In this context, former Prime Minister Ehud Olmert who supports Kadima, the party he formerly led, accused Netanyahu of having wasted 11 billion shekels in the past two years on what he termed “military delusions.” He referred to projects related to the Iranian nuclear threat.4 Netanyahu called Olmert’s claims ‘bizarre’ and ‘irresponsible.’5

In European Union countries, the rule is that budget deficits should not exceed 3% of the GDP. Yet in 2011, the budget deficit of the 17 countries of the Eurozone came to 4.1% after it was reduced from 6.2% in 2010.6 Israel is thus far from an economic precipice. The new Knesset will however, have to decide on severe measures for instance a combination of spending cuts of 15 billion shekels and raising taxes by 5 billion shekels in 2013. Already a few weeks ago, Stanley Fischer, Israel’s Governor of the Bank of Israel said that raising taxes would be necessary.7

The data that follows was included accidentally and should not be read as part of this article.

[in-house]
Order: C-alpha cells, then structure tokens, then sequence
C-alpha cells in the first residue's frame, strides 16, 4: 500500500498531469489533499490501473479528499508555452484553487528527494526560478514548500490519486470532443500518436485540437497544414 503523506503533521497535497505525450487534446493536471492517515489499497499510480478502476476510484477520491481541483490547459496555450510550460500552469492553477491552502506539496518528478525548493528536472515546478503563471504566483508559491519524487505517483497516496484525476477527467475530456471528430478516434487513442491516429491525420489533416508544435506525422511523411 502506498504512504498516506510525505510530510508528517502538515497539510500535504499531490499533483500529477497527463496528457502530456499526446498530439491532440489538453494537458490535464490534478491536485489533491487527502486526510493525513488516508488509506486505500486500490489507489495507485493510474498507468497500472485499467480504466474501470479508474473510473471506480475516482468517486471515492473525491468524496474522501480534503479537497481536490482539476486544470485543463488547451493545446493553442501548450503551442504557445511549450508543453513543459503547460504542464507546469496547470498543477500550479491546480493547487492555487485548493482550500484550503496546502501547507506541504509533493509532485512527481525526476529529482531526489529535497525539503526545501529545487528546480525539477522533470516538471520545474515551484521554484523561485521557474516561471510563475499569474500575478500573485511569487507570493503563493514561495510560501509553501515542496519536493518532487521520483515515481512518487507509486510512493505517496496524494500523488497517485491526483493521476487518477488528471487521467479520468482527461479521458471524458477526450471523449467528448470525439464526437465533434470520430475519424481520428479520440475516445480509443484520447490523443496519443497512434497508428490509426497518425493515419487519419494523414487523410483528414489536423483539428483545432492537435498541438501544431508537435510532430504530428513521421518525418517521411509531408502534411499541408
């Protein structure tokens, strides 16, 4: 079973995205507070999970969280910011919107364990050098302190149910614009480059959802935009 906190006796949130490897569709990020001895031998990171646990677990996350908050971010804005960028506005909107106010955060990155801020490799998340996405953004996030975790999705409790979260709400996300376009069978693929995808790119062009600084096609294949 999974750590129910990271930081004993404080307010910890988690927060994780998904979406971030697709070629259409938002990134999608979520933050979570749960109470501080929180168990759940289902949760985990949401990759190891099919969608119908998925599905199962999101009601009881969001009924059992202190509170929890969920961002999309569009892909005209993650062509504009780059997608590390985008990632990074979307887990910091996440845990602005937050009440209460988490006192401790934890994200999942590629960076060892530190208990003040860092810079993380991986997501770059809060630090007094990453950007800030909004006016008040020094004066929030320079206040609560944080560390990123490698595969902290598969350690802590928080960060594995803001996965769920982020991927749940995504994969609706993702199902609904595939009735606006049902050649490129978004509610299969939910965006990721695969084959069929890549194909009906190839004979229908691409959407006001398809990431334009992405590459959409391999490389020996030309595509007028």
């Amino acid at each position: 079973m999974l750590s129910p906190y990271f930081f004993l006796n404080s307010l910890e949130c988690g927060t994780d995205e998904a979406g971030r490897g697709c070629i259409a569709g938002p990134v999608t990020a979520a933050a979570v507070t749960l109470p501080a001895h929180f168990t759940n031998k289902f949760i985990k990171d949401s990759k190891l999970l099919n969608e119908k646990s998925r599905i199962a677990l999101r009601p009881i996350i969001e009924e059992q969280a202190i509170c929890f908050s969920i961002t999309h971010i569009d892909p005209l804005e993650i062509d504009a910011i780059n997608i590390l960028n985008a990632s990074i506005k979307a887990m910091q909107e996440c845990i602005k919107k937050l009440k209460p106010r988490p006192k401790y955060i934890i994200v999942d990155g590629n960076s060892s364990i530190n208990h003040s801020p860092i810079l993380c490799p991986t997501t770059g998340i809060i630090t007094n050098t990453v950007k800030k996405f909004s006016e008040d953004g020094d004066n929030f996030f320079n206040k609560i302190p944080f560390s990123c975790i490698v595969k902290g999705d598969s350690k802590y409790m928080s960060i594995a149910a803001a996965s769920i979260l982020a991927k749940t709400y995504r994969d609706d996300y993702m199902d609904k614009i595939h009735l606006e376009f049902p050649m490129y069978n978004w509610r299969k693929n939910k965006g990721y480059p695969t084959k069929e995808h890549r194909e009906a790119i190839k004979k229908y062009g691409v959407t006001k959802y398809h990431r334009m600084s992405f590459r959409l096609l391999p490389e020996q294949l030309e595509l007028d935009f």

A second item received more public attention. On January 15th, American commentator Jeffrey Goldberg wrote on the Bloomberg website that President Obama had on several occasions in the past four years channeled public messages to Israel through him on the Palestinian and Iranian issues. He claimed that in private conversations, Obama had expressed concern that Netanyahu was leading Israel to “international isolation.” Goldberg suggested that the U.S. might change its diplomatic position toward Israel which would isolate it more at the U.N. or when confronted with European initiatives.8